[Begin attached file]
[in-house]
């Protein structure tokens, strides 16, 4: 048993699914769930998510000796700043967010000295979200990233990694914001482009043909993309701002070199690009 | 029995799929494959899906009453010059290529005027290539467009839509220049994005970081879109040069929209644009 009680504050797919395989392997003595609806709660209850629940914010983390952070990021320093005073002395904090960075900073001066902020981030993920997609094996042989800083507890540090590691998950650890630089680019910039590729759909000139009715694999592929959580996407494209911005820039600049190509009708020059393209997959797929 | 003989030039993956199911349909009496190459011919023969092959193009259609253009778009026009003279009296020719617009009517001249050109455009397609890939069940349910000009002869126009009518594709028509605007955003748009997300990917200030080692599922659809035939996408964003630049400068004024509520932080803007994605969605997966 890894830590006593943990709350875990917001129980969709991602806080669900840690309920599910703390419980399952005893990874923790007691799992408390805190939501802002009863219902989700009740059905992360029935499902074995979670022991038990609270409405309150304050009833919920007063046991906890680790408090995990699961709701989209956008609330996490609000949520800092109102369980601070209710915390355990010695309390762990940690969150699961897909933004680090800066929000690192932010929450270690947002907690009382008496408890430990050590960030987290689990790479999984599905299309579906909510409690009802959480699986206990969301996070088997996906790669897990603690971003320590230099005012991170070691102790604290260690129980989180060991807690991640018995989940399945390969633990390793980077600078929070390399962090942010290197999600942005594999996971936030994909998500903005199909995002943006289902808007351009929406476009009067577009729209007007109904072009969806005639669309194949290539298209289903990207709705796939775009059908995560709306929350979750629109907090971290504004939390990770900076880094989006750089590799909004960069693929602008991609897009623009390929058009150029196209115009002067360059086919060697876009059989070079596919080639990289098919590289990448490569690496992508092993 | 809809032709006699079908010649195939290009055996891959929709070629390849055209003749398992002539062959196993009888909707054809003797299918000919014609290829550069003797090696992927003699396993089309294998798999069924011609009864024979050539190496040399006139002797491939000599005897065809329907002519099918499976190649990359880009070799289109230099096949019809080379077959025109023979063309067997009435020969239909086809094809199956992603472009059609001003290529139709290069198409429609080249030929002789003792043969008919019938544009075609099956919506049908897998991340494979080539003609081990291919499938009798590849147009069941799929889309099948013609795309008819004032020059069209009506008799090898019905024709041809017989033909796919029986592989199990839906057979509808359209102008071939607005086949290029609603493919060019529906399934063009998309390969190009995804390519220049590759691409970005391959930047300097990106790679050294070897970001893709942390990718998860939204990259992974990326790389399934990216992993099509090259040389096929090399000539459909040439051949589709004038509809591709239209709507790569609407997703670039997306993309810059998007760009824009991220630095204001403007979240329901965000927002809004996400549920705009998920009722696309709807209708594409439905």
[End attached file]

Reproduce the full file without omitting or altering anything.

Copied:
[in-house]
């Protein structure tokens, strides 16, 4: 048993699914769930998510000796700043967010000295979200990233990694914001482009043909993309701002070199690009 | 029995799929494959899906009453010059290529005027290539467009839509220049994005970081879109040069929209644009 009680504050797919395989392997003595609806709660209850629940914010983390952070990021320093005073002395904090960075900073001066902020981030993920997609094996042989800083507890540090590691998950650890630089680019910039590729759909000139009715694999592929959580996407494209911005820039600049190509009708020059393209997959797929 | 003989030039993956199911349909009496190459011919023969092959193009259609253009778009026009003279009296020719617009009517001249050109455009397609890939069940349910000009002869126009009518594709028509605007955003748009997300990917200030080692599922659809035939996408964003630049400068004024509520932080803007994605969605997966 890894830590006593943990709350875990917001129980969709991602806080669900840690309920599910703390419980399952005893990874923790007691799992408390805190939501802002009863219902989700009740059905992360029935499902074995979670022991038990609270409405309150304050009833919920007063046991906890680790408090995990699961709701989209956008609330996490609000949520800092109102369980601070209710915390355990010695309390762990940690969150699961897909933004680090800066929000690192932010929450270690947002907690009382008496408890430990050590960030987290689990790479999984599905299309579906909510409690009802959480699986206990969301996070088997996906790669897990603690971003320590230099005012991170070691102790604290260690129980989180060991807690991640018995989940399945390969633990390793980077600078929070390399962090942010290197999600942005594999996971936030994909998500903005199909995002943006289902808007351009929406476009009067577009729209007007109904072009969806005639669309194949290539298209289903990207709705796939775009059908995560709306929350979750629109907090971290504004939390990770900076880094989006750089590799909004960069693929602008991609897009623009390929058009150029196209115009002067360059086919060697876009059989070079596919080639990289098919590289990448490569690496992508092993 | 809809032709006699079908010649195939290009055996891959929709070629390849055209003749398992002539062959196993009888909707054809003797299918000919014609290829550069003797090696992927003699396993089309294998798999069924011609009864024979050539190496040399006139002797491939000599005897065809329907002519099918499976190649990359880009070799289109230099096949019809080379077959025109023979063309067997009435020969239909086809094809199956992603472009059609001003290529139709290069198409429609080249030929002789003792043969008919019938544009075609099956919506049908897998991340494979080539003609081990291919499938009798590849147009069941799929889309099948013609795309008819004032020059069209009506008799090898019905024709041809017989033909796919029986592989199990839906057979509808359209102008071939607005086949290029609603493919060019529906399934063009998309390969190009995804390519220049590759691409970005391959930047300097990106790679050294070897970001893709942390990718998860939204990259992974990326790389399934990216992993099509090259040389096929090399000539459909040439051949589709004038509809591709239209709507790569609407997703670039997306993309810059998007760009824009991220630095204001403007979240329901965000927002809004996400549920705009998920009722696309709807209708594409439905």